Are galaxies on the move, and if so, in which direction and at what speed?
- lenpol7Lv 71 month ago
YES!! Galaxies are moving and also rotating. As we observe them from Earth they all appear to be moving away from each other and the Earth; 'red shift' effect . Thought to be as a result of the 'Big Bang'.
- 1 month ago
yes and northward , speed slow, but then there a few million years away .
- Anonymous1 month ago
They are expanding from a singular point which we call the Big Bang. Google for the rest of the information.
- 1 month ago
They do move... here's a link that shows how our local group of galaxies is moving in relation to others - right now, they're 'falling' toward the Virgo supercluster:
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- nineteenthlyLv 71 month ago
Galaxies are moving away from each other and in this region of space moving in the direction of Virgo.
- nebLv 71 month ago
The only definition of speed and direction of galaxies that makes universal sense at cosmological scales is the speed and direction of galaxies with respect to the CMBR (cosmic microwave background radiation). The CMBR serves as a cosmological ‘rest’ frame by which motion anywhere in the universe can be measured with respect to a common inertial reference frame. The CMBR is the frame comoving with the expansion of the universe.
Here’s how it works. If you measure the CMBR temperature to be exactly equal in EVERY direction, you are not moving with respect to the CMBR rest frame.
If you measure a blue shift of the CMBR in a particular direction, you are moving in that direction with a speed that depends on the amount of blueshift. For instance, the earth is moving about 400 km/sec with respect to the CMBR frame which isn’t particularly fast.
So, no matter where you are in the universe, you can always measure speed and direction against a common reference frame that everyone else in the universe uses.
- StarryskyLv 71 month ago
Besides what others answer, (local group motions, expansion of the universe) there is much more.
The Local Group containing the Milky Way is part of a much larger cluster, the Virgo, named for the constellation part of the sky where it appears. Thousands of galaxies are in it.
A step larger in complexity is the giant web of clusters, with many strings of gas and dust between them. This web has huge empty spaces or voids, where very few galaxies are, and few if any web strings cross. We don't know yet how stable this web is, but it seems to be billions of years old.
The whole mass, a huge stringy collection of millions of galaxies and great masses of gas and dust is moving toward an unknown destination at great speed of millions of miles per hour. This spot is called "The Great Attractor". No one knows what it is, not seen yet.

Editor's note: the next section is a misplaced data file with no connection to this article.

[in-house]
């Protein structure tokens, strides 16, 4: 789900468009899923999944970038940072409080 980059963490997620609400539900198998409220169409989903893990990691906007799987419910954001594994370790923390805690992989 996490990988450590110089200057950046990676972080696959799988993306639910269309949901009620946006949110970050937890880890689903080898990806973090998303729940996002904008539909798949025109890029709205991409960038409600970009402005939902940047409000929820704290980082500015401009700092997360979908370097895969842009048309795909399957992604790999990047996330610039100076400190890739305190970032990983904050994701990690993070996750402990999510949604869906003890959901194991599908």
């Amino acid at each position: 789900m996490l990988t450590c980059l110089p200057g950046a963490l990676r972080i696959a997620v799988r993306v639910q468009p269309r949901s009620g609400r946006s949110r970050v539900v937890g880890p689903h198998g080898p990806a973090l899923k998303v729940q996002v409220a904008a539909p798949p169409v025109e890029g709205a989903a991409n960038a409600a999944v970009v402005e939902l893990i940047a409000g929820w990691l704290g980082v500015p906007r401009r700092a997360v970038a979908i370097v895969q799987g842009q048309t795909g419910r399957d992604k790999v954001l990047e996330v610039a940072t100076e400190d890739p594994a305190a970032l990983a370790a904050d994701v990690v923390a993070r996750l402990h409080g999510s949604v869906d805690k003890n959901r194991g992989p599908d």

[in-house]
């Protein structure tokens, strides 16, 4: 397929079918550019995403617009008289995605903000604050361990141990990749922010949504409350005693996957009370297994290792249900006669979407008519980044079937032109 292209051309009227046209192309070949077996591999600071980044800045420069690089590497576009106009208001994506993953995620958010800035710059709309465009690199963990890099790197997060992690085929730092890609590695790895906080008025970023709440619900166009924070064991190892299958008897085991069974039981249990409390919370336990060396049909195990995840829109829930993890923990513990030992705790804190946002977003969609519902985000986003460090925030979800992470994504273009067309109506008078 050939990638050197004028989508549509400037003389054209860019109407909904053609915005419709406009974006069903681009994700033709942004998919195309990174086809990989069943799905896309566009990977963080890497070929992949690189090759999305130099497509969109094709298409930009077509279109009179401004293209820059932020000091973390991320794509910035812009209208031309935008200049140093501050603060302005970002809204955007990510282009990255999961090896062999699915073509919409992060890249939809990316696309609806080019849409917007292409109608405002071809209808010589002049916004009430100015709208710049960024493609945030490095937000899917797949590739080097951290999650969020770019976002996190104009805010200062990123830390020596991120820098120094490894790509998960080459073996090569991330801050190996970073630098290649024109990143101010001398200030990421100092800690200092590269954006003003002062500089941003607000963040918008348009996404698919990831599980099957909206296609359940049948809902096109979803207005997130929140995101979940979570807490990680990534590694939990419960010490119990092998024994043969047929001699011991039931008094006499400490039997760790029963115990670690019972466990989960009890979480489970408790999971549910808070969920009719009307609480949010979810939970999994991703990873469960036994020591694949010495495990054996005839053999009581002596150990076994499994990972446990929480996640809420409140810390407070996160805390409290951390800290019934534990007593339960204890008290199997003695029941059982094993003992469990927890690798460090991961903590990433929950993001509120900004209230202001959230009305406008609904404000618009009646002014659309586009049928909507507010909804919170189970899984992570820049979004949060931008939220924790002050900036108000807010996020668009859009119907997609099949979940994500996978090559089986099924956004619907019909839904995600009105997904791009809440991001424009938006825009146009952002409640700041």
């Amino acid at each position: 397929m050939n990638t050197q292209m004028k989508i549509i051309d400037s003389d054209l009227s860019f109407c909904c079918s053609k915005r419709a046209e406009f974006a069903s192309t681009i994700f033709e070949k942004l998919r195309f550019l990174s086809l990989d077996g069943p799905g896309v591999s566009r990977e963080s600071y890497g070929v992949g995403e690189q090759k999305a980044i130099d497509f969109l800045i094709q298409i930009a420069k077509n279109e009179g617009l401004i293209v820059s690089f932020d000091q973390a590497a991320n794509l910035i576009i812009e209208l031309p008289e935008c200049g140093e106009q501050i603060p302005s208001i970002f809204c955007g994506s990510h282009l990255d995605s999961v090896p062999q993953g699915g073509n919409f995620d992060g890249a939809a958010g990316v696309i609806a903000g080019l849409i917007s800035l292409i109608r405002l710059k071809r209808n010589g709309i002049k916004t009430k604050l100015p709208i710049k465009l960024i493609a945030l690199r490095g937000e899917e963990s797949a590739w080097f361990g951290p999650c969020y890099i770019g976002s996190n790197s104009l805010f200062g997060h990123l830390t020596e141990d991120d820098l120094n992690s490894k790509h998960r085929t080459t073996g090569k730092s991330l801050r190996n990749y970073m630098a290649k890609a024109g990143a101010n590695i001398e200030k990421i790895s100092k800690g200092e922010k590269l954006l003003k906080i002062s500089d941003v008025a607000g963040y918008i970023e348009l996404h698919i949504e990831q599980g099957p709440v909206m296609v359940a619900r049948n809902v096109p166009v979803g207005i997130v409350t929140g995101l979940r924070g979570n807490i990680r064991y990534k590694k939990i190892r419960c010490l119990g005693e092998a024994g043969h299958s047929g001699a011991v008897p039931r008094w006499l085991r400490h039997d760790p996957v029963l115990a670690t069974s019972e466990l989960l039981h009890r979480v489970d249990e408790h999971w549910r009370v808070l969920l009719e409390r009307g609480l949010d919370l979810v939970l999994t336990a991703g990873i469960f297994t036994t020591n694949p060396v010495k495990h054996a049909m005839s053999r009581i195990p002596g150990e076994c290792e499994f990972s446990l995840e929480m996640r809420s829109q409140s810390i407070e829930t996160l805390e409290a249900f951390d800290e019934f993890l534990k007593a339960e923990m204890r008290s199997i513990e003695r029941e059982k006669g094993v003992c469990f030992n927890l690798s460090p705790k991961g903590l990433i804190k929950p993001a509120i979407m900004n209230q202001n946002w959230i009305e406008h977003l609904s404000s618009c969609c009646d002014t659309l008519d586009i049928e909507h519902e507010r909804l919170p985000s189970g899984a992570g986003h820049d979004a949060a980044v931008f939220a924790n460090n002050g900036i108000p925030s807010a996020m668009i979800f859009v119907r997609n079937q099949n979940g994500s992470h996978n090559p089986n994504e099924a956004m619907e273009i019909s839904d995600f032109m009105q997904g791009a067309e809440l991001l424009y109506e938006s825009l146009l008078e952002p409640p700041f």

- Ronald 7Lv 71 month ago
In every Direction and at all Velocities Relatively
- Anonymous1 month ago
they are trying to get as far away from us as possible.
- oldprofLv 71 month ago
OK let's do some modeling.
Think of our global universe, the one we're in, as a partially inflated balloon. Now paint (in your head you don't actually need to do it) little white dots all over the surface of the balloon. Those dots are the billions of galaxies in our universe.
Now blow the balloon up bigger but slowly so that you can watch those dots.
They are getting farther and farther apart from each other as the balloon expands.
And that's approximately what happens to the real galaxies as the universe, yes the space.time of the real universe expands. So in this one case, the galaxies are all moving away from each other because the space between them is expanding. And the speed at which they are separating depends on how old their section of the universe is.
And a gent named Hubble [See source.] also found that the older the universe the faster is its expansion so as the universe ages the galaxies are accelerating away from each other. There are ancient volumes of space.time where space is expanding faster than light speed.
And yes, space can travel faster than the speed of light because it has no inertia. The current guesstimate as to the expansion and galaxy recession speed is 72 km/sec/3.3 million lights years from the Earth. As you can imagine there is a distance from Earth where the speed reaches and exceeds 300,000 km/sec, the speed of light.
That's one case of motion. In another case each galaxy has its own motion relative to other galaxies. Andromeda for example is moving at 110 km/sec straight for our Milky Way galaxy. So in the far future the one will crash into the other. Other galaxies are doing their own things too. Moving about with their own motion relative to other galaxies at various velocities.Source(s): The dominant motion in the universe is the smooth expansion known as Hubble's Law. In 1929, Hubble estimated the value of the expansion factor, now called the Hubble constant, to be about 500 km/sec/Mpc. Today the value is still rather uncertain, but is generally believed to be in the range of 45-90 km/sec/Mpc. Hubble's Law - Home Cornell Astronomy